|1903||November||3||Carronhall||Stirling||Carron Co||James Easton||31||Brusher||Falls of side||Deceased and another had fired a brushing shot and were forming a roadside building with the debris. To give easier access to the building, he had taken out some "breaking trees" at roadside, thereby apparently relieving a large overhanging stone, which fell upon and instantly killed him.||Newspaper report - Stirlingshire pages|
|1903||November||6||Arniston||Edinburgh||Arniston Coal Co Ltd||Henry Brotherstone||32||Labourer||On surface miscellaneous||Deceased was in a dross hopper clearing dross from the shoot leading into the hopper, and instead of standing on a plank provided for the purpose he stood on the dross. The man in charge of the waggons put a waggon under the hopper and opened the valve to allow the dross to fall into the waggon, when deceased's legs were seen protruding. Before he was rescued he had been suffocated.|
|1903||November||6||Dumbreck No 2||Stirling||Wm Baird & Co Ltd||Gilbert Anderson||50||Miner||Falls of roof||When standing at the foot of an incline the roof fell on him. Another man was injured.||Newspaper report - Stirlingshire pages|
|1903||November||7||Lochgelly||Fife||Lochgelly Iron & Coal Co Ltd||Donald Laird||27||Miner||Falls of side||Deceased was holing, when a piece of coal fell from the face upon him. On one side of the place a lype was visible, and it was from this lype that the coal fell.|
|1903||November||9||Blairenbathie||Kinross||Fife Coal Co Ltd||William Black||41||Miner||Falls of roof||The roof had fallen across the face, and deceased and his neighbour were employed to "win" it out, and while clearing the debris from the roadhead a stone fell and struck him on the head. The injury was slight, but he was unable to work much afterwards and died on 2nd August, 1904. A post-mortem examination was made, and at the fatal accident inquiry medical evidence was given that the death was due to the accident.|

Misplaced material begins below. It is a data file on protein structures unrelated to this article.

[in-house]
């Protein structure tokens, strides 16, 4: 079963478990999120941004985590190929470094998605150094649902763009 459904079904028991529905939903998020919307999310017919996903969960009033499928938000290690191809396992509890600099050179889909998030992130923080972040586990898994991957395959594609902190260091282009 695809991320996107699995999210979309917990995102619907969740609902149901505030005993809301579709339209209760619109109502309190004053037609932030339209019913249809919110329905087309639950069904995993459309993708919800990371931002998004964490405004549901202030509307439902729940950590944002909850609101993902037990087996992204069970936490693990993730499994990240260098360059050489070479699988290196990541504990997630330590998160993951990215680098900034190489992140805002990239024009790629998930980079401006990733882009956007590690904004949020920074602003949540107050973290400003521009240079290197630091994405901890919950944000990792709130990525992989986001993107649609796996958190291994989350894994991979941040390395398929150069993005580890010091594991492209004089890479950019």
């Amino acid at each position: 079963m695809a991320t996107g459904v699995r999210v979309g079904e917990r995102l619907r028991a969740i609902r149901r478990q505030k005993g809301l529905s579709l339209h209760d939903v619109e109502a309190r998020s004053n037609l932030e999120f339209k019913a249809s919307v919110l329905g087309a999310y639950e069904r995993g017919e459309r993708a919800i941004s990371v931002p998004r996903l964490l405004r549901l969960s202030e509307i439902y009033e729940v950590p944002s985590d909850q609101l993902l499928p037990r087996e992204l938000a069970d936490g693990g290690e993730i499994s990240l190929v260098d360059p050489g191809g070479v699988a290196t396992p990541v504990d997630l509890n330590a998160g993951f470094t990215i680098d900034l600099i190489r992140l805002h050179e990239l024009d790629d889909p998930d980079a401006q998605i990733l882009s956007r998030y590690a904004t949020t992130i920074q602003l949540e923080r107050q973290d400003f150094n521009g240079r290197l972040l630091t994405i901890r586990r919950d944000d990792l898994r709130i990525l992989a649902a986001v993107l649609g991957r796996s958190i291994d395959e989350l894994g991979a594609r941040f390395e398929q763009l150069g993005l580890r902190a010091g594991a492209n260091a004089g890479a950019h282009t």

|1903||November||9||Greenfield No 1||Lanark||Archd. Russell||James Brown||16||Pony driver||Other haulage accidents||When taking out tail chain his pony started and his head was crushed between hutches. (Died on 7th February, 1904.)|
|1903||November||11||Inkermann-Douglas No 3 (ironstone)||Renfrew||Merry & Cunninghame Ltd||Wm McEwan||45||Bottomer||Haulage run over by tubs||Apparently he was knocked into the cage seat and crushed by a full hutch which ran forward by gravitation.|
|1903||November||11||Lochgelly||Fife||Lochgelly Iron & Coal Co Ltd||John Anderson||40||Locomotive driver||On surface miscellaneous||The waggons are hauled between the principal siding and two of the pits by means of a self-acting incline. Deceased for some reason unknown caught hold of one of the ropes just as the rake started, and was suddenly raised to a height of 20 ft, and letting go his hold he fell to the ground.|
|1903||November||12||Glenboig (Fireclay)||Lanark||Glenboig Union Fireclay Co Ltd||Peter Uski (Pole)||48||Miner||Falls of roof||Deceased was stamping a hole for a shot in the bottom of the seam, when a stone fell from the roof and killed him instantaneously.|
|1903||November||13||Michael||Fife||Wemyss Coal Co Ltd||John Welsh||14||Drawer||Other haulage accidents||A fall took place on a cut chain brae, and while it was being cleared deceased and some other drawers were sent up the brae to be out of harm's way. At the top were two loaded tubs, one on the left-hand side near the heading face and one on the right-hand side at the top branch to which the chain was attached. To clear the fall, three miners, who worked in the section, hauled up an empty tub from the foot of the brae with the chain attached; when the tub was filled they put snibbles in the wheels, to lower it down, but it overpowered them, and when it reached the bottom the sudden jerk on the chain caused the wheel tree at top to break and it struck the tub on left-hand side causing it to run away, which struck deceased as it passed him. The tub which ran away had its top wheels over the rail ends, but no snibbles were in the wheels, nor was there a rance behind. The brae was 116 yards long with an average gradient of 1 in 5.|